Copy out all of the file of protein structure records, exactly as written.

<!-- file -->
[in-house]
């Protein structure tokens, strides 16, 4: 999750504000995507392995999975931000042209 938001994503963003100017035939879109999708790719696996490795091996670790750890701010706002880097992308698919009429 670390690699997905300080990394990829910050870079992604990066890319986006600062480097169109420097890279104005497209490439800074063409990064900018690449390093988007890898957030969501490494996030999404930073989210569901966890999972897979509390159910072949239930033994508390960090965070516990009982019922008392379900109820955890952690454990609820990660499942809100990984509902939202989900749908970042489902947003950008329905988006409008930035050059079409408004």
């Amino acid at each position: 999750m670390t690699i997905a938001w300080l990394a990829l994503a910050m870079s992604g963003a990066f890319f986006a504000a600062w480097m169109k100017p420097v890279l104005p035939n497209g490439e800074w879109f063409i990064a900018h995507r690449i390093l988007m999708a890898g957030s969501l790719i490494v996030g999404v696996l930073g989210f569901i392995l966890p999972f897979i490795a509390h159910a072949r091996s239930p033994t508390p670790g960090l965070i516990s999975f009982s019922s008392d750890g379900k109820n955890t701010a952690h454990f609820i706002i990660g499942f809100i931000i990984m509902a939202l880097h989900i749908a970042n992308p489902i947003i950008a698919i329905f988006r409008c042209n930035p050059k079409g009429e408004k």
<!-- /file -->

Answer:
[in-house]
């Protein structure tokens, strides 16, 4: 999750504000995507392995999975931000042209 938001994503963003100017035939879109999708790719696996490795091996670790750890701010706002880097992308698919009429 670390690699997905300080990394990829910050870079992604990066890319986006600062480097169109420097890279104005497209490439800074063409990064900018690449390093988007890898957030969501490494996030999404930073989210569901966890999972897979509390159910072949239930033994508390960090965070516990009982019922008392379900109820955890952690454990609820990660499942809100990984509902939202989900749908970042489902947003950008329905988006409008930035050059079409408004």
């Amino acid at each position: 999750m670390t690699i997905a938001w300080l990394a990829l994503a910050m870079s992604g963003a990066f890319f986006a504000a600062w480097m169109k100017p420097v890279l104005p035939n497209g490439e800074w879109f063409i990064a900018h995507r690449i390093l988007m999708a890898g957030s969501l790719i490494v996030g999404v696996l930073g989210f569901i392995l966890p999972f897979i490795a509390h159910a072949r091996s239930p033994t508390p670790g960090l965070i516990s999975f009982s019922s008392d750890g379900k109820n955890t701010a952690h454990f609820i706002i990660g499942f809100i931000i990984m509902a939202l880097h989900i749908a970042n992308p489902i947003i950008a698919i329905f988006r409008c042209n930035p050059k079409g009429e408004k």